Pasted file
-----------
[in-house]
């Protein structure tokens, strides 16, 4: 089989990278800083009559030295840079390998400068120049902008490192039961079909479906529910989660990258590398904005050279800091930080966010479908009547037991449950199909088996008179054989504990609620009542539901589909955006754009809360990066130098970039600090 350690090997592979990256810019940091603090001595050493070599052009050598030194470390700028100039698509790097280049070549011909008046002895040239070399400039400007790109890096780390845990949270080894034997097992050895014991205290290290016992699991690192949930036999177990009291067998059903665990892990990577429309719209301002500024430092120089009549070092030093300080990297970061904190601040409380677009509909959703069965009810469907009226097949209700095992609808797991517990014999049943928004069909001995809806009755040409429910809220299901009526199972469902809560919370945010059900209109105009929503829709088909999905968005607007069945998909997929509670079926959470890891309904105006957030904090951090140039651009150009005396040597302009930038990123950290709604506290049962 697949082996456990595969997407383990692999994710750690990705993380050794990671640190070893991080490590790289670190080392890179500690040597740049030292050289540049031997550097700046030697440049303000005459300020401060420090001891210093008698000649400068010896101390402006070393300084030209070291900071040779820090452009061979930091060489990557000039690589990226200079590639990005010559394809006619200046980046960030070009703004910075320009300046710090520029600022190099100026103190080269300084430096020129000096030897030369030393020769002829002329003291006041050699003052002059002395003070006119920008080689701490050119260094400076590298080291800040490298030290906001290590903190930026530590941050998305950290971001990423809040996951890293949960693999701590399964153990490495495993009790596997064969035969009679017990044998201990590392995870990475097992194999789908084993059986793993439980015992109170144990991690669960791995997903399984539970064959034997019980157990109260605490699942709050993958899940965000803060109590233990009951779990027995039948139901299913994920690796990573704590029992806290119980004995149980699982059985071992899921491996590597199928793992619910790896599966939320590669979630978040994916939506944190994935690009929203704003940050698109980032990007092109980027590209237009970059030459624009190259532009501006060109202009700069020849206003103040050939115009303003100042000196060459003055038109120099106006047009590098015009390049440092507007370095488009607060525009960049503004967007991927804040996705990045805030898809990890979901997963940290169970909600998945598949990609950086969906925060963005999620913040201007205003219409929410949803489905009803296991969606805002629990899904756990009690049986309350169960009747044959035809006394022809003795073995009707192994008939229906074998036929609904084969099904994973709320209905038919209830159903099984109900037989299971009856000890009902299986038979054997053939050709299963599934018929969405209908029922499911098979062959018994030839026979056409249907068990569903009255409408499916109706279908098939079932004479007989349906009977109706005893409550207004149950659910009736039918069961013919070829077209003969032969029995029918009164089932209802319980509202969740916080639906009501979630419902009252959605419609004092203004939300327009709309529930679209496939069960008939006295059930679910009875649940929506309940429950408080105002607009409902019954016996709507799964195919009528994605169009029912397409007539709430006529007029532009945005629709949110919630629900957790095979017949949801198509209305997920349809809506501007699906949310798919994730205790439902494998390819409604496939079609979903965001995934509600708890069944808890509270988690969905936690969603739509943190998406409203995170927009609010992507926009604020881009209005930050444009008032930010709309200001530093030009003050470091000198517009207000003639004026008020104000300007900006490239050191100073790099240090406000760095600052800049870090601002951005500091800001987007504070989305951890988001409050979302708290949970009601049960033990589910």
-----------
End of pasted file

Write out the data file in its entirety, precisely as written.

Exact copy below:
[in-house]
């Protein structure tokens, strides 16, 4: 089989990278800083009559030295840079390998400068120049902008490192039961079909479906529910989660990258590398904005050279800091930080966010479908009547037991449950199909088996008179054989504990609620009542539901589909955006754009809360990066130098970039600090 350690090997592979990256810019940091603090001595050493070599052009050598030194470390700028100039698509790097280049070549011909008046002895040239070399400039400007790109890096780390845990949270080894034997097992050895014991205290290290016992699991690192949930036999177990009291067998059903665990892990990577429309719209301002500024430092120089009549070092030093300080990297970061904190601040409380677009509909959703069965009810469907009226097949209700095992609808797991517990014999049943928004069909001995809806009755040409429910809220299901009526199972469902809560919370945010059900209109105009929503829709088909999905968005607007069945998909997929509670079926959470890891309904105006957030904090951090140039651009150009005396040597302009930038990123950290709604506290049962 697949082996456990595969997407383990692999994710750690990705993380050794990671640190070893991080490590790289670190080392890179500690040597740049030292050289540049031997550097700046030697440049303000005459300020401060420090001891210093008698000649400068010896101390402006070393300084030209070291900071040779820090452009061979930091060489990557000039690589990226200079590639990005010559394809006619200046980046960030070009703004910075320009300046710090520029600022190099100026103190080269300084430096020129000096030897030369030393020769002829002329003291006041050699003052002059002395003070006119920008080689701490050119260094400076590298080291800040490298030290906001290590903190930026530590941050998305950290971001990423809040996951890293949960693999701590399964153990490495495993009790596997064969035969009679017990044998201990590392995870990475097992194999789908084993059986793993439980015992109170144990991690669960791995997903399984539970064959034997019980157990109260605490699942709050993958899940965000803060109590233990009951779990027995039948139901299913994920690796990573704590029992806290119980004995149980699982059985071992899921491996590597199928793992619910790896599966939320590669979630978040994916939506944190994935690009929203704003940050698109980032990007092109980027590209237009970059030459624009190259532009501006060109202009700069020849206003103040050939115009303003100042000196060459003055038109120099106006047009590098015009390049440092507007370095488009607060525009960049503004967007991927804040996705990045805030898809990890979901997963940290169970909600998945598949990609950086969906925060963005999620913040201007205003219409929410949803489905009803296991969606805002629990899904756990009690049986309350169960009747044959035809006394022809003795073995009707192994008939229906074998036929609904084969099904994973709320209905038919209830159903099984109900037989299971009856000890009902299986038979054997053939050709299963599934018929969405209908029922499911098979062959018994030839026979056409249907068990569903009255409408499916109706279908098939079932004479007989349906009977109706005893409550207004149950659910009736039918069961013919070829077209003969032969029995029918009164089932209802319980509202969740916080639906009501979630419902009252959605419609004092203004939300327009709309529930679209496939069960008939006295059930679910009875649940929506309940429950408080105002607009409902019954016996709507799964195919009528994605169009029912397409007539709430006529007029532009945005629709949110919630629900957790095979017949949801198509209305997920349809809506501007699906949310798919994730205790439902494998390819409604496939079609979903965001995934509600708890069944808890509270988690969905936690969603739509943190998406409203995170927009609010992507926009604020881009209005930050444009008032930010709309200001530093030009003050470091000198517009207000003639004026008020104000300007900006490239050191100073790099240090406000760095600052800049870090601002951005500091800001987007504070989305951890988001409050979302708290949970009601049960033990589910």